I’ve never been a big fan of KRS-One though I definitely respect his approach on the mic. I have nothing against the man’s finely tuned and precise flow or his dedication to the youth and passion for uplifting messages. Put simply, KRS-One is just too preachy for me. I enjoyed “Step Into A World” almost ten years ago and no one can deny the classic status of most of the B.D.P. material, but as KRS has aged his material has become more and more like a Sunday sermon. So while I’ve avoided the man for a long time, I’ve missed enough church during the last year to probably need a good long sermon. Thankfully, while KRS-One does drop the knowledge throughout on “Life,” he keeps things interesting and varied.
“Bling Blung” starts things off and KRS schools cats to both sides of having money, highlighting the consequences and potential risks of flossing too much. “The Way We Live” is a semi-critical Hip-Hop anthem and isn’t the best track as KRS is at his worst complaining about the culture. The rhymes and beat aren’t bad, but the message doesn’t move me. “Woke Up” is an interesting track as KRS details different revelations he has had about music and life. “Mr. Percy” is another social track about the ongoing problems and concerns that come with barely making a living and trying to make ends meet. “Fucked Up” is probably the album’s best track as KRS effectively conveys the consequences of living the street life. Instead of taking the usual route and trying to make himself seem hard or his hood seem tough, KRS spits about the reality of life but doesn’t exalt the ignorance that can come with such warped respect systems:
“If you scheming a lot on what another man got â€“ That’s How You Get Fucked Up!
Dreaming up a plot for another man’s spot – That’s How You Get Fucked Up!
If you live by the knife then you die by the knife – That’s How You Get Fucked Up!
You better always think twice how you living your life – That’s How You Get Fucked Up!
Flashing what you got cause you think it’s cool – That’s How You Get Fucked Up!
You better watch yourself because when you act a fool – That’s How You Get Fucked Up!
When you act like you better, treating men like mice – That’s How You Get Fucked Up!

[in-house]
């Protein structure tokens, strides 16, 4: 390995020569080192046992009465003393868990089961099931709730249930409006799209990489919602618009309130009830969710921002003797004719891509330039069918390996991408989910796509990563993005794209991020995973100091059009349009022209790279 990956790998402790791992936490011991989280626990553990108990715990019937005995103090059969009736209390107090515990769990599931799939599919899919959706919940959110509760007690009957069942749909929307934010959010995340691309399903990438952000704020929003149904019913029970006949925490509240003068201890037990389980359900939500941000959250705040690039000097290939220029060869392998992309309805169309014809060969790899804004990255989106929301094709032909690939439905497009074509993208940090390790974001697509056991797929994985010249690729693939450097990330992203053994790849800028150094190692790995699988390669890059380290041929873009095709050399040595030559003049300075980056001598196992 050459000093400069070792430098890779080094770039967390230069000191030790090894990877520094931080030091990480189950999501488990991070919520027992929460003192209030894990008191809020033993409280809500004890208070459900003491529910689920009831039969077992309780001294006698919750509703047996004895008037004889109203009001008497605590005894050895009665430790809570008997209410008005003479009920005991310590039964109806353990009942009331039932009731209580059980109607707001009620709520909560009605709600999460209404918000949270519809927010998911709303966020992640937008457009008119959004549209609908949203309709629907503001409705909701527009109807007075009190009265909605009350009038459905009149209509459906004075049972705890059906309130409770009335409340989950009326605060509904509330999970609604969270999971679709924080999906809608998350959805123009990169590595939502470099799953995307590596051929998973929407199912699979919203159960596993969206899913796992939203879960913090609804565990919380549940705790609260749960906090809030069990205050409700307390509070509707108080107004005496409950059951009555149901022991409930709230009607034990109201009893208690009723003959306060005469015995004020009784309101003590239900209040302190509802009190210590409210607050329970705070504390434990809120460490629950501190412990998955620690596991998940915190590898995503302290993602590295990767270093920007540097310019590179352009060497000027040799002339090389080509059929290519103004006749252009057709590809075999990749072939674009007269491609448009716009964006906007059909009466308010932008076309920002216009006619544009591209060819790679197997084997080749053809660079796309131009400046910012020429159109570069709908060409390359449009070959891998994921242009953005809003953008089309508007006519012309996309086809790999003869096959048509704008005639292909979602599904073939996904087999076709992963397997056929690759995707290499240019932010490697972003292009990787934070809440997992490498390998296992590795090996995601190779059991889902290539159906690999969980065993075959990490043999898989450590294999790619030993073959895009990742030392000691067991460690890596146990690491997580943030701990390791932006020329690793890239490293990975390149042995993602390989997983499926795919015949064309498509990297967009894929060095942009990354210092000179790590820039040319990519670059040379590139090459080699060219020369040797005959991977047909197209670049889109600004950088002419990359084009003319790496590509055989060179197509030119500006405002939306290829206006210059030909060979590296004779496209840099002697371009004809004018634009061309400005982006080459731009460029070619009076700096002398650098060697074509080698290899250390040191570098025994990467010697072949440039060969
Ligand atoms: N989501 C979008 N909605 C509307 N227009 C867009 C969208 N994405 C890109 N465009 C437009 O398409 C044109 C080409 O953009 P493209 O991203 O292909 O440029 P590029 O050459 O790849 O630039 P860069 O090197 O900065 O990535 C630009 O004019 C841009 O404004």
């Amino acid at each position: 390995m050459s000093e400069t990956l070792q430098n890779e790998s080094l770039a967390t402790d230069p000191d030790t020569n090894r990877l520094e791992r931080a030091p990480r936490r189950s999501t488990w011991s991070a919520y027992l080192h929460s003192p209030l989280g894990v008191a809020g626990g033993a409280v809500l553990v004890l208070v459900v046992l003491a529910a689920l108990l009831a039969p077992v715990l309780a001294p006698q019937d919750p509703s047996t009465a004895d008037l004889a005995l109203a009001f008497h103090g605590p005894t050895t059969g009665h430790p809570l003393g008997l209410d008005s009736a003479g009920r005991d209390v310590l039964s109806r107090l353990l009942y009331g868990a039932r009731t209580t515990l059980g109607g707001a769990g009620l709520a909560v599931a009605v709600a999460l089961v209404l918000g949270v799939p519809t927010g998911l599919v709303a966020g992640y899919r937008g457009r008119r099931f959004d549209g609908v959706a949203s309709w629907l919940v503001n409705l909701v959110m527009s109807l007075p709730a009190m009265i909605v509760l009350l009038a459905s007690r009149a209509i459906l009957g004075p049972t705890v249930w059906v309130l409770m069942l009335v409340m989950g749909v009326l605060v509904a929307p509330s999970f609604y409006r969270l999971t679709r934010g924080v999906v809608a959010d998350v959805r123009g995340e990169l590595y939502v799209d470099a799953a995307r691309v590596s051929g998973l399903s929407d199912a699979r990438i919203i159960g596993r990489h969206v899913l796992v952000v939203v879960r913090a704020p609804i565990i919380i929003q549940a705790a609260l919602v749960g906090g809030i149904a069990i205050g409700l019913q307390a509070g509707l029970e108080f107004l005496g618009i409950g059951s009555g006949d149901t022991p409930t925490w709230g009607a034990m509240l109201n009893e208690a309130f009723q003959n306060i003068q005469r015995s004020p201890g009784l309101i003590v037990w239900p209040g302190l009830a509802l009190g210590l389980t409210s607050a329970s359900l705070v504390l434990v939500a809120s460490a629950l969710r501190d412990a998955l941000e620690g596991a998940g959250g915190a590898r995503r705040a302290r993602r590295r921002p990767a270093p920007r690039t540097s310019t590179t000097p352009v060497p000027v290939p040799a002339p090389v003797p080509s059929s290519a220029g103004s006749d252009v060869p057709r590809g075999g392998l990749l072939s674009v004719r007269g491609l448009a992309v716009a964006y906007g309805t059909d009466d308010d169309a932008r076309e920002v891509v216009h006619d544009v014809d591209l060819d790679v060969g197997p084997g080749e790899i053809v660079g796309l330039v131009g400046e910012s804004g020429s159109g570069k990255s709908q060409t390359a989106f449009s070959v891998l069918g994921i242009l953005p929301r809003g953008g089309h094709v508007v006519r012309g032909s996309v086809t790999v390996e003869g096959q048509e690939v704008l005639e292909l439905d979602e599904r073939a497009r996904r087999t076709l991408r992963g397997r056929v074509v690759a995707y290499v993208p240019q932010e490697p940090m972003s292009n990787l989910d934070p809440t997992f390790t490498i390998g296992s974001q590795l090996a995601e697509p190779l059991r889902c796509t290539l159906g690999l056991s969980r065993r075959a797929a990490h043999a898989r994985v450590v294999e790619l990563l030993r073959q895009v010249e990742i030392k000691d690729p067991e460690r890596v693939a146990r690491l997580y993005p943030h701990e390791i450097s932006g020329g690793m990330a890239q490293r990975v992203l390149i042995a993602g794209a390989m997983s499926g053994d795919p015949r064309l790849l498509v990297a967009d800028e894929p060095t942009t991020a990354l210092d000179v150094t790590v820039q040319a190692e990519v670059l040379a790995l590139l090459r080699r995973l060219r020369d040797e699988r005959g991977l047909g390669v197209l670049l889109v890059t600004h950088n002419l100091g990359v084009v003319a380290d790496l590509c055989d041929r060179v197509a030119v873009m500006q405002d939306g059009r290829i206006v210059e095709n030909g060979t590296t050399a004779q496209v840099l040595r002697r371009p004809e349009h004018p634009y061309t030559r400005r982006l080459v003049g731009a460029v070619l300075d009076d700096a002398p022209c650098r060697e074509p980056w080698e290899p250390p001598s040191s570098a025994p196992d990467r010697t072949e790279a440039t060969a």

You better always think twice how you living your life – That’s How You Get Fucked Up!”
The rest of the album follows the same pattern, you get a series of socially conscious tracks and in between them you’ll find one or two songs about hip-hop or emceeing. Most of the songs are very solid, with tracks like “Gimme The Gun” revealing a new side of KRS-One with him sporting a rapid fire flow over a hard-rock/techno like beat.
As always, KRS-One always has his overbearing moments where he gets too heavy and his random fake Jamaican accent gets annoying at times (Am I the only one that finds it a bit stereotypical to whip out the Buju Banton impression on socially conscious tracks?). But low points aside, most of the track’s on “Life” are relevant and head-nodding. The production, handled by The Resistance, fits KRS’ style of rap perfectly and still manages to bring something new to the table. Most of the tracks follow the old-school approach, looping a dope sample with a boom-bap beat but the production crew does throw some curves. “Gimme The Gun” and “I Ain’t Leavin”” are innovative when it comes to rap beats as the mesh different styles effectively. The only real questionable moment comes with “I Am There” where the production duo uses the same sample used on Big Pun’s “Whatcha Gon’ Do.” Not only was the sample flipped perfectly the first time around, but hearing KRS spit over the beat only brings up comparisons between him and Pun and frankly KRS-One can’t hold a candle to Pun’s skills.
“Life” is the best solo album I’ve heard from KRS-One but I have not peeped most of his solo work. Despite the quality of the material on “Life,” KRS-One still lies on the brink of losing touch with most rap fans since his lyrics tend to be too serious most of the time. I believe the world needs positive role models just as much as the next man, but I also realize that people don’t like to be reminded of their problems all of the time. Maybe KRS-One has become jaded by the rap game and his previous crossover attempts, but as good as most of the material on “Life” is it won’t get heard by anyone but those who already agree with KRS’ views, which is a shame considering the quality of the music and message.